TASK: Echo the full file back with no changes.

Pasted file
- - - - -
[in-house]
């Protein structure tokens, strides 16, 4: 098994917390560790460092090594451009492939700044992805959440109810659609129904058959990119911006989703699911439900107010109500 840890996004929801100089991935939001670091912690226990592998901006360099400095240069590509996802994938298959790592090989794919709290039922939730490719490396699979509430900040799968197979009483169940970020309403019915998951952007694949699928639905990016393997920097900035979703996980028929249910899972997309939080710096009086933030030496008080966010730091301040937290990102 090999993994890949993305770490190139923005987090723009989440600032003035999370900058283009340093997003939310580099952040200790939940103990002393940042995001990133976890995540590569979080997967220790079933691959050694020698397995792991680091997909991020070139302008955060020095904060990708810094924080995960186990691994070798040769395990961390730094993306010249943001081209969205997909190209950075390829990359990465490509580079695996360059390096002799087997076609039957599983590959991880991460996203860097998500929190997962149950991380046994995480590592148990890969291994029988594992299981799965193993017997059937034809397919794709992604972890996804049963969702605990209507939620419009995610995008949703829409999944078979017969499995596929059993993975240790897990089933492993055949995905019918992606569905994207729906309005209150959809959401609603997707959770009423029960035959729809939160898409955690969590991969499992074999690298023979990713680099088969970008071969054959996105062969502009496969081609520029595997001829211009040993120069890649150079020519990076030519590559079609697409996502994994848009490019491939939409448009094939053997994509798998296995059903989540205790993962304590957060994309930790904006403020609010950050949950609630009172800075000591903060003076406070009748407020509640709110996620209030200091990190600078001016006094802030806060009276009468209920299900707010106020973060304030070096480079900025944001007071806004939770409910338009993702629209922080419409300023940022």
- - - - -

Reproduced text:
[in-house]
């Protein structure tokens, strides 16, 4: 098994917390560790460092090594451009492939700044992805959440109810659609129904058959990119911006989703699911439900107010109500 840890996004929801100089991935939001670091912690226990592998901006360099400095240069590509996802994938298959790592090989794919709290039922939730490719490396699979509430900040799968197979009483169940970020309403019915998951952007694949699928639905990016393997920097900035979703996980028929249910899972997309939080710096009086933030030496008080966010730091301040937290990102 090999993994890949993305770490190139923005987090723009989440600032003035999370900058283009340093997003939310580099952040200790939940103990002393940042995001990133976890995540590569979080997967220790079933691959050694020698397995792991680091997909991020070139302008955060020095904060990708810094924080995960186990691994070798040769395990961390730094993306010249943001081209969205997909190209950075390829990359990465490509580079695996360059390096002799087997076609039957599983590959991880991460996203860097998500929190997962149950991380046994995480590592148990890969291994029988594992299981799965193993017997059937034809397919794709992604972890996804049963969702605990209507939620419009995610995008949703829409999944078979017969499995596929059993993975240790897990089933492993055949995905019918992606569905994207729906309005209150959809959401609603997707959770009423029960035959729809939160898409955690969590991969499992074999690298023979990713680099088969970008071969054959996105062969502009496969081609520029595997001829211009040993120069890649150079020519990076030519590559079609697409996502994994848009490019491939939409448009094939053997994509798998296995059903989540205790993962304590957060994309930790904006403020609010950050949950609630009172800075000591903060003076406070009748407020509640709110996620209030200091990190600078001016006094802030806060009276009468209920299900707010106020973060304030070096480079900025944001007071806004939770409910338009993702629209922080419409300023940022």